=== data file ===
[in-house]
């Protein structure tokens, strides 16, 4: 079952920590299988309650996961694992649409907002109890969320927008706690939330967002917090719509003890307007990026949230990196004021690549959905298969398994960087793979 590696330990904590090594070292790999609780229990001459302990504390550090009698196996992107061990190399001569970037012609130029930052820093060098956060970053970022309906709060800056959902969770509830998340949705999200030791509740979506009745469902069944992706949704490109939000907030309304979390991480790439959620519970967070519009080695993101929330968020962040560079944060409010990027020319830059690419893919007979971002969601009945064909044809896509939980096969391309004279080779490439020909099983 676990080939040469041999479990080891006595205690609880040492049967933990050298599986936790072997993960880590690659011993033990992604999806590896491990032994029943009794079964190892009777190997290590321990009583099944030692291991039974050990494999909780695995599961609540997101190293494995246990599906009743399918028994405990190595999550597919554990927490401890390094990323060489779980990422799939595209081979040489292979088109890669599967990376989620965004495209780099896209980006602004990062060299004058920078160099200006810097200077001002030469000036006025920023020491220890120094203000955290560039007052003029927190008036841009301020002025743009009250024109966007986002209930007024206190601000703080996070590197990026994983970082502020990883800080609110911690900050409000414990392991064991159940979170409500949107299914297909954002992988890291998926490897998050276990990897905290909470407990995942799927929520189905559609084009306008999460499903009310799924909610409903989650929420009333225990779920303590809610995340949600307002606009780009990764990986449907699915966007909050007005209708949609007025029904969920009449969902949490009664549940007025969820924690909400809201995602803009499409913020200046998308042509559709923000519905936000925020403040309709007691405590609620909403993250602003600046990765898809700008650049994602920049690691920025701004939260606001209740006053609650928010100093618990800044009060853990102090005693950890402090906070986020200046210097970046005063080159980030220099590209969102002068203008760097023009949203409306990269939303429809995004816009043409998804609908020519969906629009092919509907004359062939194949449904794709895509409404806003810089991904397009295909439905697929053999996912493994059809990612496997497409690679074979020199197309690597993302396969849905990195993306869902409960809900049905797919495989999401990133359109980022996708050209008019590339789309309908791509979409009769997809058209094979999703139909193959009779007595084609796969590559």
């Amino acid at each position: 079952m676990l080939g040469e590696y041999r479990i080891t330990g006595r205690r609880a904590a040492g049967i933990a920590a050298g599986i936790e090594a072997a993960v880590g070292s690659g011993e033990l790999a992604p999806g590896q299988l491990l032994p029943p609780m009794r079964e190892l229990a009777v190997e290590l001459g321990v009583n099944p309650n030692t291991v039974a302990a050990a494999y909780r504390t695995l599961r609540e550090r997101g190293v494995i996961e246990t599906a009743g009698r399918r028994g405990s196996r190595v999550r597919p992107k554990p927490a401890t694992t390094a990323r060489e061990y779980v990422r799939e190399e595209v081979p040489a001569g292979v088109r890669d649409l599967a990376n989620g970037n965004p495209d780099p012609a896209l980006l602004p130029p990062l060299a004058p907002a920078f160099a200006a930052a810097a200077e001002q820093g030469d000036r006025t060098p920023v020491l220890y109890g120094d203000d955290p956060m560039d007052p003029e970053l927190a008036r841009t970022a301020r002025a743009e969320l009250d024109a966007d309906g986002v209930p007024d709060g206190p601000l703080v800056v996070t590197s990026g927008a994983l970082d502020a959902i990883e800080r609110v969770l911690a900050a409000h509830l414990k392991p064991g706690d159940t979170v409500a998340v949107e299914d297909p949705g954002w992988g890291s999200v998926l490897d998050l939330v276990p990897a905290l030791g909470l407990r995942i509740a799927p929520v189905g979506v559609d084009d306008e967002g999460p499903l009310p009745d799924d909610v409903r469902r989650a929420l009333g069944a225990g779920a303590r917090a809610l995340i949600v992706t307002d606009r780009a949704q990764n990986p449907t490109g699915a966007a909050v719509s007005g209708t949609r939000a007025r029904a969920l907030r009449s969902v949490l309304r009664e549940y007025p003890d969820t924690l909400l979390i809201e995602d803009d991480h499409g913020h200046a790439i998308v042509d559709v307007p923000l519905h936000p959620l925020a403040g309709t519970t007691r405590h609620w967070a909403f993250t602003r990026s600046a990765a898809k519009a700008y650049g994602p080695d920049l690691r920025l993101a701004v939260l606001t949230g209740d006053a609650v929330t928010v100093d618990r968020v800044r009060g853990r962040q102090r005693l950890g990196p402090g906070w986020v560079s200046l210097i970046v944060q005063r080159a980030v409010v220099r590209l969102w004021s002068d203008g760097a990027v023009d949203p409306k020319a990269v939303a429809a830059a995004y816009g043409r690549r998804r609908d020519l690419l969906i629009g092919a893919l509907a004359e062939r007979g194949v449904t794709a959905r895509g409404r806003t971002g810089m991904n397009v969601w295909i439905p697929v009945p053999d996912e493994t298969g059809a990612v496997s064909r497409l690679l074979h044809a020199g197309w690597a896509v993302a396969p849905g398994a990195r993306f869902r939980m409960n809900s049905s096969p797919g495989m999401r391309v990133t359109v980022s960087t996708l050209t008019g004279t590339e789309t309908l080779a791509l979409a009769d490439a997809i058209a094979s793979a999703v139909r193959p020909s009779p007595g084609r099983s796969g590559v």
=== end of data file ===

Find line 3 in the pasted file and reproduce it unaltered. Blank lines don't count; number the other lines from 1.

């Amino acid at each position: 079952m676990l080939g040469e590696y041999r479990i080891t330990g006595r205690r609880a904590a040492g049967i933990a920590a050298g599986i936790e090594a072997a993960v880590g070292s690659g011993e033990l790999a992604p999806g590896q299988l491990l032994p029943p609780m009794r079964e190892l229990a009777v190997e290590l001459g321990v009583n099944p309650n030692t291991v039974a302990a050990a494999y909780r504390t695995l599961r609540e550090r997101g190293v494995i996961e246990t599906a009743g009698r399918r028994g405990s196996r190595v999550r597919p992107k554990p927490a401890t694992t390094a990323r060489e061990y779980v990422r799939e190399e595209v081979p040489a001569g292979v088109r890669d649409l599967a990376n989620g970037n965004p495209d780099p012609a896209l980006l602004p130029p990062l060299a004058p907002a920078f160099a200006a930052a810097a200077e001002q820093g030469d000036r006025t060098p920023v020491l220890y109890g120094d203000d955290p956060m560039d007052p003029e970053l927190a008036r841009t970022a301020r002025a743009e969320l009250d024109a966007d309906g986002v209930p007024d709060g206190p601000l703080v800056v996070t590197s990026g927008a994983l970082d502020a959902i990883e800080r609110v969770l911690a900050a409000h509830l414990k392991p064991g706690d159940t979170v409500a998340v949107e299914d297909p949705g954002w992988g890291s999200v998926l490897d998050l939330v276990p990897a905290l030791g909470l407990r995942i509740a799927p929520v189905g979506v559609d084009d306008e967002g999460p499903l009310p009745d799924d909610v409903r469902r989650a929420l009333g069944a225990g779920a303590r917090a809610l995340i949600v992706t307002d606009r780009a949704q990764n990986p449907t490109g699915a966007a909050v719509s007005g209708t949609r939000a007025r029904a969920l907030r009449s969902v949490l309304r009664e549940y007025p003890d969820t924690l909400l979390i809201e995602d803009d991480h499409g913020h200046a790439i998308v042509d559709v307007p923000l519905h936000p959620l925020a403040g309709t519970t007691r405590h609620w967070a909403f993250t602003r990026s600046a990765a898809k519009a700008y650049g994602p080695d920049l690691r920025l993101a701004v939260l606001t949230g209740d006053a609650v929330t928010v100093d618990r968020v800044r009060g853990r962040q102090r005693l950890g990196p402090g906070w986020v560079s200046l210097i970046v944060q005063r080159a980030v409010v220099r590209l969102w004021s002068d203008g760097a990027v023009d949203p409306k020319a990269v939303a429809a830059a995004y816009g043409r690549r998804r609908d020519l690419l969906i629009g092919a893919l509907a004359e062939r007979g194949v449904t794709a959905r895509g409404r806003t971002g810089m991904n397009v969601w295909i439905p697929v009945p053999d996912e493994t298969g059809a990612v496997s064909r497409l690679l074979h044809a020199g197309w690597a896509v993302a396969p849905g398994a990195r993306f869902r939980m409960n809900s049905s096969p797919g495989m999401r391309v990133t359109v980022s960087t996708l050209t008019g004279t590339e789309t309908l080779a791509l979409a009769d490439a997809i058209a094979s793979a999703v139909r193959p020909s009779p007595g084609r099983s796969g590559v």